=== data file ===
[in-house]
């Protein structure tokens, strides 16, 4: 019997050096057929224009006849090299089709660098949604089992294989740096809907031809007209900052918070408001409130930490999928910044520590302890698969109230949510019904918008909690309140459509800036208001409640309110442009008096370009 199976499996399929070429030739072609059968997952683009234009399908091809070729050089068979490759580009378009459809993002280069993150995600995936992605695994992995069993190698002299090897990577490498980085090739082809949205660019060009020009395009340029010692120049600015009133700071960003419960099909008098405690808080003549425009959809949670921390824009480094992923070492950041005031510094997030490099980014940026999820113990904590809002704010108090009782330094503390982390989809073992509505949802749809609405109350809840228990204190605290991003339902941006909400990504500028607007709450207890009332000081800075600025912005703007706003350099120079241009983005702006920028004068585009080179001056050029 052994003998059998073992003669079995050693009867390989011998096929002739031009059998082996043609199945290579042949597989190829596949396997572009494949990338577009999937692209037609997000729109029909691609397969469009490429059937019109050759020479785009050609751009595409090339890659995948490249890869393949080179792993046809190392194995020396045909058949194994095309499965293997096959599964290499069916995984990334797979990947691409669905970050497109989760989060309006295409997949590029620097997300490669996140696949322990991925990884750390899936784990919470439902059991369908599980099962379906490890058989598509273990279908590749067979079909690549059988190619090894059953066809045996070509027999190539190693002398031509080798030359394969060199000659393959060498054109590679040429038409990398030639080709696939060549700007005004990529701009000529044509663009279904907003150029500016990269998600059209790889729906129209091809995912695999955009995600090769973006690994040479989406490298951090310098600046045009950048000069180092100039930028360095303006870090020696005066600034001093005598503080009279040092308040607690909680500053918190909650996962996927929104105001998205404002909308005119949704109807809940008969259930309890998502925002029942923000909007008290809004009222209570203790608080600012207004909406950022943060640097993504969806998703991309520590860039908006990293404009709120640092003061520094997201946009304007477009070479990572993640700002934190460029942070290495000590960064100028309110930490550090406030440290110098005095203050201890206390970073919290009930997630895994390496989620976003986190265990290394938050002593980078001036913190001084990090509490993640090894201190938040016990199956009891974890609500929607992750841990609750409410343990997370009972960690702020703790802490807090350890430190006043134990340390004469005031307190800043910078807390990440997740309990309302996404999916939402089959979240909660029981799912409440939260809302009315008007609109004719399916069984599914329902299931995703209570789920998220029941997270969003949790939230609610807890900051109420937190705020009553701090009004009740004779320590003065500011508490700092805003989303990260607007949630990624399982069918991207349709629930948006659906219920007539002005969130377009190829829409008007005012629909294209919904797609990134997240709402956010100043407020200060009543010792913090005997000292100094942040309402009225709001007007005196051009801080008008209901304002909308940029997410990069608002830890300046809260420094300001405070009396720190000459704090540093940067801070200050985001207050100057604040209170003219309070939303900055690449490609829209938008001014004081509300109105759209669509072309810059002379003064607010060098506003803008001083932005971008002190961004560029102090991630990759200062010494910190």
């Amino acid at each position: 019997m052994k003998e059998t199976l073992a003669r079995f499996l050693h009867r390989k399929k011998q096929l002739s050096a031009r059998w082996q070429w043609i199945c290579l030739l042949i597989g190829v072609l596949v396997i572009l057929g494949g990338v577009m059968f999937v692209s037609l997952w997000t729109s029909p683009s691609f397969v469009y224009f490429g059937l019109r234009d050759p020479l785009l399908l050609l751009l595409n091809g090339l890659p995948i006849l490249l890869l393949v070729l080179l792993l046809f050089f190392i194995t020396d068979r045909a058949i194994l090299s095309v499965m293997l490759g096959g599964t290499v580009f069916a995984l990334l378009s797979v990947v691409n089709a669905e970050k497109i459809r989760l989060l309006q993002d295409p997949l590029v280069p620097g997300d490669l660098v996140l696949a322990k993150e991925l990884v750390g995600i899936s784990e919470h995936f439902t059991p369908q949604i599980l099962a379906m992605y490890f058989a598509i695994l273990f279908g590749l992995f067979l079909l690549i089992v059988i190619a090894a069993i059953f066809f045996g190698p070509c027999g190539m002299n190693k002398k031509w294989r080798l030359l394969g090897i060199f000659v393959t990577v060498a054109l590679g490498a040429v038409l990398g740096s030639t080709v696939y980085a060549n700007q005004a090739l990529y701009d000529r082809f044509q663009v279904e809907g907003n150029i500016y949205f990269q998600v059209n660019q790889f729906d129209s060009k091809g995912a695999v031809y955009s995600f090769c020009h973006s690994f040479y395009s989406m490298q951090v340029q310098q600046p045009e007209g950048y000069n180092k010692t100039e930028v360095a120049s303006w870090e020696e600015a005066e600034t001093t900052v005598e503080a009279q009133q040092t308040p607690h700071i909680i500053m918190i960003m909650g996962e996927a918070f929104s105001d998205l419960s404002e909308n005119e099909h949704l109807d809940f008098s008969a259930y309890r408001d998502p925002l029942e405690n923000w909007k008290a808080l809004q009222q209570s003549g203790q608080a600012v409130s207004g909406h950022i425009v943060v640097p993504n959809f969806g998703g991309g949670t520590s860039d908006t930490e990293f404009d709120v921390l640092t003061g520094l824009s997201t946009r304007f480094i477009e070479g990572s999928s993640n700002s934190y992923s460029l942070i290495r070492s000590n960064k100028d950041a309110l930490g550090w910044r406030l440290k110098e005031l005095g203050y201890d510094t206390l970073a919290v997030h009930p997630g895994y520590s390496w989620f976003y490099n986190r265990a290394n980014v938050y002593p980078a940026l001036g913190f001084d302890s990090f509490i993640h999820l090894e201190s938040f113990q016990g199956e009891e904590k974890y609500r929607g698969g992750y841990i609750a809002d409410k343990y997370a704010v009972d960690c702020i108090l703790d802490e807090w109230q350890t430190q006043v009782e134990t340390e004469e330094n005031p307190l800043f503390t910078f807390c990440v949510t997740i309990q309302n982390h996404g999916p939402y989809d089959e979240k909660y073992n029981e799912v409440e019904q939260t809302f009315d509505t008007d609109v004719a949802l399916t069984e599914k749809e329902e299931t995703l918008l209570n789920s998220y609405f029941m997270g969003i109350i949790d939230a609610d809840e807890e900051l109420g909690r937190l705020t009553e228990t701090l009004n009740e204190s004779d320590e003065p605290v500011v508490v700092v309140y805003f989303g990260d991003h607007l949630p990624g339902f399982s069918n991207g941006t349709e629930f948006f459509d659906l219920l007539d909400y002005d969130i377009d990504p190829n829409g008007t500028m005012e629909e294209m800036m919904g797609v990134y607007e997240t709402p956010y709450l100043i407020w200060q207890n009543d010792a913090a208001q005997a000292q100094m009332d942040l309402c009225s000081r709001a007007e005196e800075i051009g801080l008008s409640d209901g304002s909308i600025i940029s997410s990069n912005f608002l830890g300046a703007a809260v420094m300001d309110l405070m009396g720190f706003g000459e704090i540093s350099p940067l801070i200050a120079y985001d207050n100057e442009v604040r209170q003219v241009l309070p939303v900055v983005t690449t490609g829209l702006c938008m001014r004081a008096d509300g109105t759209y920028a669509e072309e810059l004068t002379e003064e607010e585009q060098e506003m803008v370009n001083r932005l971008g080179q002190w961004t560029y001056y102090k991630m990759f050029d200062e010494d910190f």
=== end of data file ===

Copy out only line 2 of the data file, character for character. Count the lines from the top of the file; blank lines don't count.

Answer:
């Protein structure tokens, strides 16, 4: 019997050096057929224009006849090299089709660098949604089992294989740096809907031809007209900052918070408001409130930490999928910044520590302890698969109230949510019904918008909690309140459509800036208001409640309110442009008096370009 199976499996399929070429030739072609059968997952683009234009399908091809070729050089068979490759580009378009459809993002280069993150995600995936992605695994992995069993190698002299090897990577490498980085090739082809949205660019060009020009395009340029010692120049600015009133700071960003419960099909008098405690808080003549425009959809949670921390824009480094992923070492950041005031510094997030490099980014940026999820113990904590809002704010108090009782330094503390982390989809073992509505949802749809609405109350809840228990204190605290991003339902941006909400990504500028607007709450207890009332000081800075600025912005703007706003350099120079241009983005702006920028004068585009080179001056050029 052994003998059998073992003669079995050693009867390989011998096929002739031009059998082996043609199945290579042949597989190829596949396997572009494949990338577009999937692209037609997000729109029909691609397969469009490429059937019109050759020479785009050609751009595409090339890659995948490249890869393949080179792993046809190392194995020396045909058949194994095309499965293997096959599964290499069916995984990334797979990947691409669905970050497109989760989060309006295409997949590029620097997300490669996140696949322990991925990884750390899936784990919470439902059991369908599980099962379906490890058989598509273990279908590749067979079909690549059988190619090894059953066809045996070509027999190539190693002398031509080798030359394969060199000659393959060498054109590679040429038409990398030639080709696939060549700007005004990529701009000529044509663009279904907003150029500016990269998600059209790889729906129209091809995912695999955009995600090769973006690994040479989406490298951090310098600046045009950048000069180092100039930028360095303006870090020696005066600034001093005598503080009279040092308040607690909680500053918190909650996962996927929104105001998205404002909308005119949704109807809940008969259930309890998502925002029942923000909007008290809004009222209570203790608080600012207004909406950022943060640097993504969806998703991309520590860039908006990293404009709120640092003061520094997201946009304007477009070479990572993640700002934190460029942070290495000590960064100028309110930490550090406030440290110098005095203050201890206390970073919290009930997630895994390496989620976003986190265990290394938050002593980078001036913190001084990090509490993640090894201190938040016990199956009891974890609500929607992750841990609750409410343990997370009972960690702020703790802490807090350890430190006043134990340390004469005031307190800043910078807390990440997740309990309302996404999916939402089959979240909660029981799912409440939260809302009315008007609109004719399916069984599914329902299931995703209570789920998220029941997270969003949790939230609610807890900051109420937190705020009553701090009004009740004779320590003065500011508490700092805003989303990260607007949630990624399982069918991207349709629930948006659906219920007539002005969130377009190829829409008007005012629909294209919904797609990134997240709402956010100043407020200060009543010792913090005997000292100094942040309402009225709001007007005196051009801080008008209901304002909308940029997410990069608002830890300046809260420094300001405070009396720190000459704090540093940067801070200050985001207050100057604040209170003219309070939303900055690449490609829209938008001014004081509300109105759209669509072309810059002379003064607010060098506003803008001083932005971008002190961004560029102090991630990759200062010494910190």